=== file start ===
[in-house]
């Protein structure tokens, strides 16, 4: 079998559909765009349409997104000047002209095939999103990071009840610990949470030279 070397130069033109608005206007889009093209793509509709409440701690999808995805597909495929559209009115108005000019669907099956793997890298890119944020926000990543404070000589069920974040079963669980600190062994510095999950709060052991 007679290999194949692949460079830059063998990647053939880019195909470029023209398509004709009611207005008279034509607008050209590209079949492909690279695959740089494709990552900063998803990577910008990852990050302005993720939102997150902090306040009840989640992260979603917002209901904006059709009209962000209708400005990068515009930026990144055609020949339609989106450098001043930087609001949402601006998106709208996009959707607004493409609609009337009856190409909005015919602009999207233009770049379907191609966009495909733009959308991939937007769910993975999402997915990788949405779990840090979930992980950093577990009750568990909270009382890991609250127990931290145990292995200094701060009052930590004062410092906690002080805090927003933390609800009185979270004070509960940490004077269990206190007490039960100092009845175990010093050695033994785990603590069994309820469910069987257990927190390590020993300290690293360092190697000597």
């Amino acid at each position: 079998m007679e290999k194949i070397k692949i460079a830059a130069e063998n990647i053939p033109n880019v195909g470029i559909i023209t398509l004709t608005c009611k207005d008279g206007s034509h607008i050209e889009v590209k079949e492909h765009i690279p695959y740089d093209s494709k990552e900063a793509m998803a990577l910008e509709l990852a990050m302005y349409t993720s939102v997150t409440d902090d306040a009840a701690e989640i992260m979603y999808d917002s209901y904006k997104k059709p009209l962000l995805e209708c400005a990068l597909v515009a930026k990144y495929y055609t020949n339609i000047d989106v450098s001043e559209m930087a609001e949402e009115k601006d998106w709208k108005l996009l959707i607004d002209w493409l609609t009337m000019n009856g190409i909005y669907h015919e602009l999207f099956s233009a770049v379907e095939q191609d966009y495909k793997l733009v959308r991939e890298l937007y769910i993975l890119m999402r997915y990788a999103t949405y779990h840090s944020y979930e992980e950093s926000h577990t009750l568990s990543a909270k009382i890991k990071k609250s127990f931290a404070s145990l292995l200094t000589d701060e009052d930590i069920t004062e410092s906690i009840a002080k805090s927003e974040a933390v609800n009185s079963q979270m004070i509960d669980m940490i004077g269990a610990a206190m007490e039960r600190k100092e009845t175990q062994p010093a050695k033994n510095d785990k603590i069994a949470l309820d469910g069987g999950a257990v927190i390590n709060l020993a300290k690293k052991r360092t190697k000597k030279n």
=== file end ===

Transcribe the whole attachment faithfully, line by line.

[in-house]
């Protein structure tokens, strides 16, 4: 079998559909765009349409997104000047002209095939999103990071009840610990949470030279 070397130069033109608005206007889009093209793509509709409440701690999808995805597909495929559209009115108005000019669907099956793997890298890119944020926000990543404070000589069920974040079963669980600190062994510095999950709060052991 007679290999194949692949460079830059063998990647053939880019195909470029023209398509004709009611207005008279034509607008050209590209079949492909690279695959740089494709990552900063998803990577910008990852990050302005993720939102997150902090306040009840989640992260979603917002209901904006059709009209962000209708400005990068515009930026990144055609020949339609989106450098001043930087609001949402601006998106709208996009959707607004493409609609009337009856190409909005015919602009999207233009770049379907191609966009495909733009959308991939937007769910993975999402997915990788949405779990840090979930992980950093577990009750568990909270009382890991609250127990931290145990292995200094701060009052930590004062410092906690002080805090927003933390609800009185979270004070509960940490004077269990206190007490039960100092009845175990010093050695033994785990603590069994309820469910069987257990927190390590020993300290690293360092190697000597």
């Amino acid at each position: 079998m007679e290999k194949i070397k692949i460079a830059a130069e063998n990647i053939p033109n880019v195909g470029i559909i023209t398509l004709t608005c009611k207005d008279g206007s034509h607008i050209e889009v590209k079949e492909h765009i690279p695959y740089d093209s494709k990552e900063a793509m998803a990577l910008e509709l990852a990050m302005y349409t993720s939102v997150t409440d902090d306040a009840a701690e989640i992260m979603y999808d917002s209901y904006k997104k059709p009209l962000l995805e209708c400005a990068l597909v515009a930026k990144y495929y055609t020949n339609i000047d989106v450098s001043e559209m930087a609001e949402e009115k601006d998106w709208k108005l996009l959707i607004d002209w493409l609609t009337m000019n009856g190409i909005y669907h015919e602009l999207f099956s233009a770049v379907e095939q191609d966009y495909k793997l733009v959308r991939e890298l937007y769910i993975l890119m999402r997915y990788a999103t949405y779990h840090s944020y979930e992980e950093s926000h577990t009750l568990s990543a909270k009382i890991k990071k609250s127990f931290a404070s145990l292995l200094t000589d701060e009052d930590i069920t004062e410092s906690i009840a002080k805090s927003e974040a933390v609800n009185s079963q979270m004070i509960d669980m940490i004077g269990a610990a206190m007490e039960r600190k100092e009845t175990q062994p010093a050695k033994n510095d785990k603590i069994a949470l309820d469910g069987g999950a257990v927190i390590n709060l020993a300290k690293k052991r360092t190697k000597k030279n």